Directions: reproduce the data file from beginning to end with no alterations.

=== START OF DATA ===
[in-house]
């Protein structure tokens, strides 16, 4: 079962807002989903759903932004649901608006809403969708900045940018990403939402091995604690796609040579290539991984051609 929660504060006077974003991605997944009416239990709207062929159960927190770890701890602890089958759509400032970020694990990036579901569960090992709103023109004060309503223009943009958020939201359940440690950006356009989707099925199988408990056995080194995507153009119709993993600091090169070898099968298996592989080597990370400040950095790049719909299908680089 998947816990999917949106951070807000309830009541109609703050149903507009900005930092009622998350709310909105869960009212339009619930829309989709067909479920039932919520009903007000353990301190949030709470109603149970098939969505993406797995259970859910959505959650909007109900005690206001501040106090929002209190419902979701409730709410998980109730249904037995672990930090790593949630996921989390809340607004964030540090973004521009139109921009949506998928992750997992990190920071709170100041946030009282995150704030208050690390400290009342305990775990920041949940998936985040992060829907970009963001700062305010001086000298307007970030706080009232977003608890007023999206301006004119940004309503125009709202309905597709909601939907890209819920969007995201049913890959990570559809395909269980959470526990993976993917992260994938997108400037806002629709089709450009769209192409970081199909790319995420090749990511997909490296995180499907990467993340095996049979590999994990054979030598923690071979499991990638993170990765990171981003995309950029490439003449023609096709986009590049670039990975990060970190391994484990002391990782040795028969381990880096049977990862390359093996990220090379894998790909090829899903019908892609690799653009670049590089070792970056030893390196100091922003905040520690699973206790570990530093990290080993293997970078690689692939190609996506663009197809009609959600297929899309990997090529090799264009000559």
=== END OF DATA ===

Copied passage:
[in-house]
């Protein structure tokens, strides 16, 4: 079962807002989903759903932004649901608006809403969708900045940018990403939402091995604690796609040579290539991984051609 929660504060006077974003991605997944009416239990709207062929159960927190770890701890602890089958759509400032970020694990990036579901569960090992709103023109004060309503223009943009958020939201359940440690950006356009989707099925199988408990056995080194995507153009119709993993600091090169070898099968298996592989080597990370400040950095790049719909299908680089 998947816990999917949106951070807000309830009541109609703050149903507009900005930092009622998350709310909105869960009212339009619930829309989709067909479920039932919520009903007000353990301190949030709470109603149970098939969505993406797995259970859910959505959650909007109900005690206001501040106090929002209190419902979701409730709410998980109730249904037995672990930090790593949630996921989390809340607004964030540090973004521009139109921009949506998928992750997992990190920071709170100041946030009282995150704030208050690390400290009342305990775990920041949940998936985040992060829907970009963001700062305010001086000298307007970030706080009232977003608890007023999206301006004119940004309503125009709202309905597709909601939907890209819920969007995201049913890959990570559809395909269980959470526990993976993917992260994938997108400037806002629709089709450009769209192409970081199909790319995420090749990511997909490296995180499907990467993340095996049979590999994990054979030598923690071979499991990638993170990765990171981003995309950029490439003449023609096709986009590049670039990975990060970190391994484990002391990782040795028969381990880096049977990862390359093996990220090379894998790909090829899903019908892609690799653009670049590089070792970056030893390196100091922003905040520690699973206790570990530093990290080993293997970078690689692939190609996506663009197809009609959600297929899309990997090529090799264009000559």